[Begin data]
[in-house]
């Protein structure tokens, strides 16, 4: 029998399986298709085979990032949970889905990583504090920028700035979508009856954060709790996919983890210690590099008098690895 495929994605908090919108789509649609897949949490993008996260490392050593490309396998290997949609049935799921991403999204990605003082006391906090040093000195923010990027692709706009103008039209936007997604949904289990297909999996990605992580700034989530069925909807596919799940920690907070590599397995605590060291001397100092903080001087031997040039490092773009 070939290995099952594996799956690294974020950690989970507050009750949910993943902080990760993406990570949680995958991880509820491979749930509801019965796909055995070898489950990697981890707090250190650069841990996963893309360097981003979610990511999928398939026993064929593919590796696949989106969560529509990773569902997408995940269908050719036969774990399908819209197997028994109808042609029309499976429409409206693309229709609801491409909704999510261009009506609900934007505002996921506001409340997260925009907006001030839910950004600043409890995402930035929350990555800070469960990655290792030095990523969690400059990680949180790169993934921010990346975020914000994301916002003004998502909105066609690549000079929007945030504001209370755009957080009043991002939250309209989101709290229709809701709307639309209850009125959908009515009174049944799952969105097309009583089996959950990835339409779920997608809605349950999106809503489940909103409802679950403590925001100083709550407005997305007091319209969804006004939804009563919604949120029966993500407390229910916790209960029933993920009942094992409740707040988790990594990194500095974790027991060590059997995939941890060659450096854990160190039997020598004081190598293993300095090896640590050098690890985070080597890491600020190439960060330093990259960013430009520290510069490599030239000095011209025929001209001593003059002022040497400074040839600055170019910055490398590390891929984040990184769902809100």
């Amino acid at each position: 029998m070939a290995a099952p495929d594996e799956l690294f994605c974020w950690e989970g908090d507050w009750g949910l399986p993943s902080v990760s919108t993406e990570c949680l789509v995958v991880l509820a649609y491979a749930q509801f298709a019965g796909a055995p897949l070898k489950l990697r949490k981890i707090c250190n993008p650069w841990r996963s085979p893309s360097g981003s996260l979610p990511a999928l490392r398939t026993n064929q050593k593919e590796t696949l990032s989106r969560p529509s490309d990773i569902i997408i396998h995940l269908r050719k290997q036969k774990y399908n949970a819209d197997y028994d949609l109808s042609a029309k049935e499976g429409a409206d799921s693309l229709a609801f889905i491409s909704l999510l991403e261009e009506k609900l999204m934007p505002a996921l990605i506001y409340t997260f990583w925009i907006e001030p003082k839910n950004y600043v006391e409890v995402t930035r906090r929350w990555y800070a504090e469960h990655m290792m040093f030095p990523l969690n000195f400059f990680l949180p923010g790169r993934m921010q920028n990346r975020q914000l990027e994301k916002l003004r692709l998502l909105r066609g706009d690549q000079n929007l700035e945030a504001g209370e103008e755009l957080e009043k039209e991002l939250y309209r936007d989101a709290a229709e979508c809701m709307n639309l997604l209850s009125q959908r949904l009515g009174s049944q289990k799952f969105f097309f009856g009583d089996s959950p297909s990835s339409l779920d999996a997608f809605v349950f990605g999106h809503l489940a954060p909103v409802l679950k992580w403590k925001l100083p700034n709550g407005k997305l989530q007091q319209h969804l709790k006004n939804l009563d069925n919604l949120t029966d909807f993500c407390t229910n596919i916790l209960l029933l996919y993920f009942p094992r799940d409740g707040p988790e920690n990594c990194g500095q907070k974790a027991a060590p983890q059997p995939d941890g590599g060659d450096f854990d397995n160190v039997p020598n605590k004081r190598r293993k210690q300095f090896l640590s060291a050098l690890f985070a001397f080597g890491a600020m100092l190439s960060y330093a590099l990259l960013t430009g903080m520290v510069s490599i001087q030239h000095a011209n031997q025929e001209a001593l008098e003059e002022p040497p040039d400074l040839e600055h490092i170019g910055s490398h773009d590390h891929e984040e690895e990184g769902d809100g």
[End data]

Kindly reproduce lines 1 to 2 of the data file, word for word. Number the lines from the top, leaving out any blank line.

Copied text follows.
[in-house]
């Protein structure tokens, strides 16, 4: 029998399986298709085979990032949970889905990583504090920028700035979508009856954060709790996919983890210690590099008098690895 495929994605908090919108789509649609897949949490993008996260490392050593490309396998290997949609049935799921991403999204990605003082006391906090040093000195923010990027692709706009103008039209936007997604949904289990297909999996990605992580700034989530069925909807596919799940920690907070590599397995605590060291001397100092903080001087031997040039490092773009 070939290995099952594996799956690294974020950690989970507050009750949910993943902080990760993406990570949680995958991880509820491979749930509801019965796909055995070898489950990697981890707090250190650069841990996963893309360097981003979610990511999928398939026993064929593919590796696949989106969560529509990773569902997408995940269908050719036969774990399908819209197997028994109808042609029309499976429409409206693309229709609801491409909704999510261009009506609900934007505002996921506001409340997260925009907006001030839910950004600043409890995402930035929350990555800070469960990655290792030095990523969690400059990680949180790169993934921010990346975020914000994301916002003004998502909105066609690549000079929007945030504001209370755009957080009043991002939250309209989101709290229709809701709307639309209850009125959908009515009174049944799952969105097309009583089996959950990835339409779920997608809605349950999106809503489940909103409802679950403590925001100083709550407005997305007091319209969804006004939804009563919604949120029966993500407390229910916790209960029933993920009942094992409740707040988790990594990194500095974790027991060590059997995939941890060659450096854990160190039997020598004081190598293993300095090896640590050098690890985070080597890491600020190439960060330093990259960013430009520290510069490599030239000095011209025929001209001593003059002022040497400074040839600055170019910055490398590390891929984040990184769902809100």